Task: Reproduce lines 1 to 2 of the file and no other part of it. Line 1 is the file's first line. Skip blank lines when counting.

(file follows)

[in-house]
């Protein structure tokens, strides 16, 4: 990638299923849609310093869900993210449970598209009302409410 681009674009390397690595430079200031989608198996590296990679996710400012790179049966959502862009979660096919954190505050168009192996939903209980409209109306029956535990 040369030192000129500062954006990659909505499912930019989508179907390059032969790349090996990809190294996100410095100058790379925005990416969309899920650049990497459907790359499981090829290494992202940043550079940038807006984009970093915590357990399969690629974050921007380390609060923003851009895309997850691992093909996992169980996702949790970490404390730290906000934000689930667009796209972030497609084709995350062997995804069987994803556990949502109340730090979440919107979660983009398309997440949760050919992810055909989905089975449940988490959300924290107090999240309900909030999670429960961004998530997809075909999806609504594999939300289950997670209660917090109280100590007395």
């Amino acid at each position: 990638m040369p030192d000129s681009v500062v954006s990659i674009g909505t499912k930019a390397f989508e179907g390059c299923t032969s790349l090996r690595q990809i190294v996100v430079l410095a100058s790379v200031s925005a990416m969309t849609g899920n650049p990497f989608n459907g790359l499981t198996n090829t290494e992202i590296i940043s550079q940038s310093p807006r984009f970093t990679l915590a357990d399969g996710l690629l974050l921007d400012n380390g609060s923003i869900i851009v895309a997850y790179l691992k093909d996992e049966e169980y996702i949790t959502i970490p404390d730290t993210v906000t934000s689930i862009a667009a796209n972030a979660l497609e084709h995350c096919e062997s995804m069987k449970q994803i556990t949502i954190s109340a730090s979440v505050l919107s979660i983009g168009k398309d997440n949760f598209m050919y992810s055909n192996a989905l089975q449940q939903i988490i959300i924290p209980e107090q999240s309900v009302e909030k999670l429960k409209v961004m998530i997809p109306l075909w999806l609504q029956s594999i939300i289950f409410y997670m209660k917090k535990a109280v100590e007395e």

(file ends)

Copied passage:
[in-house]
């Protein structure tokens, strides 16, 4: 990638299923849609310093869900993210449970598209009302409410 681009674009390397690595430079200031989608198996590296990679996710400012790179049966959502862009979660096919954190505050168009192996939903209980409209109306029956535990 040369030192000129500062954006990659909505499912930019989508179907390059032969790349090996990809190294996100410095100058790379925005990416969309899920650049990497459907790359499981090829290494992202940043550079940038807006984009970093915590357990399969690629974050921007380390609060923003851009895309997850691992093909996992169980996702949790970490404390730290906000934000689930667009796209972030497609084709995350062997995804069987994803556990949502109340730090979440919107979660983009398309997440949760050919992810055909989905089975449940988490959300924290107090999240309900909030999670429960961004998530997809075909999806609504594999939300289950997670209660917090109280100590007395």